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Judged More Harshly
12.16.16
           




Let's take a look at scripture. Specifically, let's look at James 3:1. In it, James writes...

James 3:1 (NIV) Not many of you should become teachers, my fellow believers, because you know that we who teach will be judged more strictly.

As we can see, it's not a passage that's terribly exciting. Most probably don't see this passage applying to them, so we don't hear it quoted very often. However, the message that often accompanies this passage is spoken of quite a bit.

Obviously, this passage is most often presented in relation to God's harsher judgment upon spiritual leaders. And, why wouldn't it be? James' message seems pretty clear, doesn't it? It seems logical. It seems to stand to reason. In fact, if we thought about it, I bet we could think of several reasons God would choose to judge spiritual leaders more harshly.

For instance, we know the Bible tells us that those who are given much, much will be expected of them. (Luke 12:48) Well, spiritual leaders have been given a lot. Knowledge of God's word, a deeper relationship with God, spiritual gifts, not to mention the more tangible benefits -- these are things not everyone is privileged to, so is it any wonder why God judges them more harshly?

Hmm... you know, actually, when I think about it, that's kind of a terrible deal. Spiritual leaders often have to set aside their own desires in pursuit of God, and often do so for the sake of others. For them to receive harsher judgment as a result, that hardly seems right.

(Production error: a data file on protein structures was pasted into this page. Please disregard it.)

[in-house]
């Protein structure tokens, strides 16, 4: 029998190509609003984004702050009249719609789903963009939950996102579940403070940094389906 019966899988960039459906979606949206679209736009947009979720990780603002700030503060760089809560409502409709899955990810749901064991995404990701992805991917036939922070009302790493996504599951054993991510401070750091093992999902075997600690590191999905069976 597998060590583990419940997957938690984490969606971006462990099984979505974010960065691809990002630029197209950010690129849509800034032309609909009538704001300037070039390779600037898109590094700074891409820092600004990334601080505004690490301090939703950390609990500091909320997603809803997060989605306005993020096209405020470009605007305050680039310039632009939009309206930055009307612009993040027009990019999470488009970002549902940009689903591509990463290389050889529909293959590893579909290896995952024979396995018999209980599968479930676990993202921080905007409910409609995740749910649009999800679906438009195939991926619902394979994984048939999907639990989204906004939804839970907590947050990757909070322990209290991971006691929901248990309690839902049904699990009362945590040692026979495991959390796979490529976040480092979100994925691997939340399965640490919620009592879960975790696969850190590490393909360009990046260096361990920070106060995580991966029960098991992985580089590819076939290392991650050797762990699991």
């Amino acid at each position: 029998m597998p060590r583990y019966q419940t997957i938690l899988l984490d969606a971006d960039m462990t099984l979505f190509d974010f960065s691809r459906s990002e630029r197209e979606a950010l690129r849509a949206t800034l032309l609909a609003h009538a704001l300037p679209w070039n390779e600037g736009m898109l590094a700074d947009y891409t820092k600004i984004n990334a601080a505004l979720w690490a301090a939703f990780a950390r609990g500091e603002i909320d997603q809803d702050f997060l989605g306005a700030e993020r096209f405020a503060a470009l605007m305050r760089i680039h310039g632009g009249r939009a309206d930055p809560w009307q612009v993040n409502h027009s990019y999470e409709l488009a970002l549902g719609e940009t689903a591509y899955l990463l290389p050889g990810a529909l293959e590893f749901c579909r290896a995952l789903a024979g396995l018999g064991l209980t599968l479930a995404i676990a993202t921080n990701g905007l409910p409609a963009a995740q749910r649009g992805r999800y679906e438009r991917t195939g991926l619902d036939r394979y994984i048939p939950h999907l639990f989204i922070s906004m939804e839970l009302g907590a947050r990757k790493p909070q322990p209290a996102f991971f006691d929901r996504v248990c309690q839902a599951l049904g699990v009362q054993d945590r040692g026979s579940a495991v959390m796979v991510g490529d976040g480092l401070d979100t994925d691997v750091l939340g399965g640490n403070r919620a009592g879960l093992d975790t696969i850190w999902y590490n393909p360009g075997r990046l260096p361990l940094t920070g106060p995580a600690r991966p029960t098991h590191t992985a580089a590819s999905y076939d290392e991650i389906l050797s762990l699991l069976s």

Okay, never mind that, how about this one. Spiritual leaders should be judged more harshly because they have the potential to have a greater effect on people. Yeah, that's right; they're always getting up on their little soap boxes, talking down to everyone, telling everyone what they should do. They should be judged more harshly for trying to be everyone's boss. Besides, if they make a mistake, then they are leading people astray.

But, wait a second... isn't that the job God called them to do? And doesn't God full well know they are imperfect and will make mistakes? That would be like God saying, "Hey, you're going to make mistakes, but don't you dare make any mistakes, because if you do, I'm going to come down on you that much harder."

Okay, forget that, it doesn't matter anyway. All that matters is the clear word of God. And as we can see, this passage is unquestionably clear about God judging spiritual leaders more harshly. Right there it is in black and white; it says God will judge more har... wait a minute. James 3:1 doesn't actually mention God.

Hmm...

You know, it's really no wonder why some people have such a bad opinion of God; it's the opinion we've given to them.

May I submit, James 3:1 actually says nothing of harsher, or more strict judgment from God upon spiritual leaders. In fact, I contend that this interpretation is contrary to scripture. Don't believe me? Alright, let's look at a few examples.

In Proverbs 24:12, Psalm 62:12, and Romans 2:6, the Bible tells us that God will reward everyone according to what they have done. There is no mention of harsher judgment for those who are in certain positions, or who have certain influences. Instead, each are judged according to what they have done -- isn't that the way it should be?